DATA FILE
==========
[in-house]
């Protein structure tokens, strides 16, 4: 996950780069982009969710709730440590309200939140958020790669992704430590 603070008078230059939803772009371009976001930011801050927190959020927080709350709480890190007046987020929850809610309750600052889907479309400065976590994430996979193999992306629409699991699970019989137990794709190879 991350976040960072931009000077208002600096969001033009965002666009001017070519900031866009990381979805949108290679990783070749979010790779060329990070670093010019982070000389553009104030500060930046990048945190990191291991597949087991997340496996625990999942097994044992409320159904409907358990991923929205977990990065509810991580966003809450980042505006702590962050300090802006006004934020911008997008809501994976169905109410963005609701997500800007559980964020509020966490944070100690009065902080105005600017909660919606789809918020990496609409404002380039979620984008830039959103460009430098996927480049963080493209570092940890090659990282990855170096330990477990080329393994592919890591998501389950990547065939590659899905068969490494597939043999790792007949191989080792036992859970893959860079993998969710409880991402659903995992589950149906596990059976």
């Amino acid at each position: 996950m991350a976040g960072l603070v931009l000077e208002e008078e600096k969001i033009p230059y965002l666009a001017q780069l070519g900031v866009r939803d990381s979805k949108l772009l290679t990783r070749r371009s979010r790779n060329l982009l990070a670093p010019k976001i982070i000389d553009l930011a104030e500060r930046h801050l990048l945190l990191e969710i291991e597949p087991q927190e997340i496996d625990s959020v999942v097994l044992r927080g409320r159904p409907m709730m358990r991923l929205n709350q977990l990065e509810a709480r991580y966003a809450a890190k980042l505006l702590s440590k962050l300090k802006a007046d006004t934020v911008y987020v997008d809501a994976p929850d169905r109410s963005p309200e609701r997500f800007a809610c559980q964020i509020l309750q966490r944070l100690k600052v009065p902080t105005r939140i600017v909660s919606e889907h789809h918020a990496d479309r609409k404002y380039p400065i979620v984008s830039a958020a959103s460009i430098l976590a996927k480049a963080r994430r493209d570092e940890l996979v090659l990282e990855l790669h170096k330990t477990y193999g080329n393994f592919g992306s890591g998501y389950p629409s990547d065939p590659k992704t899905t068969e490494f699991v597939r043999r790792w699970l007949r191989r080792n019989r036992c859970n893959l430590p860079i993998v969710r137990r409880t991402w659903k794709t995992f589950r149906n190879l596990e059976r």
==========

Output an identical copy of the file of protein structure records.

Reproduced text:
[in-house]
């Protein structure tokens, strides 16, 4: 996950780069982009969710709730440590309200939140958020790669992704430590 603070008078230059939803772009371009976001930011801050927190959020927080709350709480890190007046987020929850809610309750600052889907479309400065976590994430996979193999992306629409699991699970019989137990794709190879 991350976040960072931009000077208002600096969001033009965002666009001017070519900031866009990381979805949108290679990783070749979010790779060329990070670093010019982070000389553009104030500060930046990048945190990191291991597949087991997340496996625990999942097994044992409320159904409907358990991923929205977990990065509810991580966003809450980042505006702590962050300090802006006004934020911008997008809501994976169905109410963005609701997500800007559980964020509020966490944070100690009065902080105005600017909660919606789809918020990496609409404002380039979620984008830039959103460009430098996927480049963080493209570092940890090659990282990855170096330990477990080329393994592919890591998501389950990547065939590659899905068969490494597939043999790792007949191989080792036992859970893959860079993998969710409880991402659903995992589950149906596990059976």
């Amino acid at each position: 996950m991350a976040g960072l603070v931009l000077e208002e008078e600096k969001i033009p230059y965002l666009a001017q780069l070519g900031v866009r939803d990381s979805k949108l772009l290679t990783r070749r371009s979010r790779n060329l982009l990070a670093p010019k976001i982070i000389d553009l930011a104030e500060r930046h801050l990048l945190l990191e969710i291991e597949p087991q927190e997340i496996d625990s959020v999942v097994l044992r927080g409320r159904p409907m709730m358990r991923l929205n709350q977990l990065e509810a709480r991580y966003a809450a890190k980042l505006l702590s440590k962050l300090k802006a007046d006004t934020v911008y987020v997008d809501a994976p929850d169905r109410s963005p309200e609701r997500f800007a809610c559980q964020i509020l309750q966490r944070l100690k600052v009065p902080t105005r939140i600017v909660s919606e889907h789809h918020a990496d479309r609409k404002y380039p400065i979620v984008s830039a958020a959103s460009i430098l976590a996927k480049a963080r994430r493209d570092e940890l996979v090659l990282e990855l790669h170096k330990t477990y193999g080329n393994f592919g992306s890591g998501y389950p629409s990547d065939p590659k992704t899905t068969e490494f699991v597939r043999r790792w699970l007949r191989r080792n019989r036992c859970n893959l430590p860079i993998v969710r137990r409880t991402w659903k794709t995992f589950r149906n190879l596990e059976r």